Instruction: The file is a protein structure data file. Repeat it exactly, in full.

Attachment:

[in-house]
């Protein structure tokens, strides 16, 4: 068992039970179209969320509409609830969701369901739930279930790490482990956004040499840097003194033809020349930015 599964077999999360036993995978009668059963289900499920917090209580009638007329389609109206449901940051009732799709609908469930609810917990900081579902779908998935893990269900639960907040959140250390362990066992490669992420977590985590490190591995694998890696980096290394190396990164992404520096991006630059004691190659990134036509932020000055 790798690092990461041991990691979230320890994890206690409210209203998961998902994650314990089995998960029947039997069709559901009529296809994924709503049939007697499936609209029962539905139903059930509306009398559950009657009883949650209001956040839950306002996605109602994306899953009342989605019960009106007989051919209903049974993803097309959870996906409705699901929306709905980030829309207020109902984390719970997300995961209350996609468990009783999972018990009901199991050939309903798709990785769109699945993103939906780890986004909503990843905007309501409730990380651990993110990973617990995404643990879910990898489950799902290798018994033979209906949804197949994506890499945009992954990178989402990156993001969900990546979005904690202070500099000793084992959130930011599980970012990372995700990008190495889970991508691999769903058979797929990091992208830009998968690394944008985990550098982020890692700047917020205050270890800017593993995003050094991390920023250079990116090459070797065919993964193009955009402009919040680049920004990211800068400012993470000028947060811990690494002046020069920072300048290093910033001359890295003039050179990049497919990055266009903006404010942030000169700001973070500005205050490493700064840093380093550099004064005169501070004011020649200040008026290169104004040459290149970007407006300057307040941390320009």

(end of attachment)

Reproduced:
[in-house]
């Protein structure tokens, strides 16, 4: 068992039970179209969320509409609830969701369901739930279930790490482990956004040499840097003194033809020349930015 599964077999999360036993995978009668059963289900499920917090209580009638007329389609109206449901940051009732799709609908469930609810917990900081579902779908998935893990269900639960907040959140250390362990066992490669992420977590985590490190591995694998890696980096290394190396990164992404520096991006630059004691190659990134036509932020000055 790798690092990461041991990691979230320890994890206690409210209203998961998902994650314990089995998960029947039997069709559901009529296809994924709503049939007697499936609209029962539905139903059930509306009398559950009657009883949650209001956040839950306002996605109602994306899953009342989605019960009106007989051919209903049974993803097309959870996906409705699901929306709905980030829309207020109902984390719970997300995961209350996609468990009783999972018990009901199991050939309903798709990785769109699945993103939906780890986004909503990843905007309501409730990380651990993110990973617990995404643990879910990898489950799902290798018994033979209906949804197949994506890499945009992954990178989402990156993001969900990546979005904690202070500099000793084992959130930011599980970012990372995700990008190495889970991508691999769903058979797929990091992208830009998968690394944008985990550098982020890692700047917020205050270890800017593993995003050094991390920023250079990116090459070797065919993964193009955009402009919040680049920004990211800068400012993470000028947060811990690494002046020069920072300048290093910033001359890295003039050179990049497919990055266009903006404010942030000169700001973070500005205050490493700064840093380093550099004064005169501070004011020649200040008026290169104004040459290149970007407006300057307040941390320009």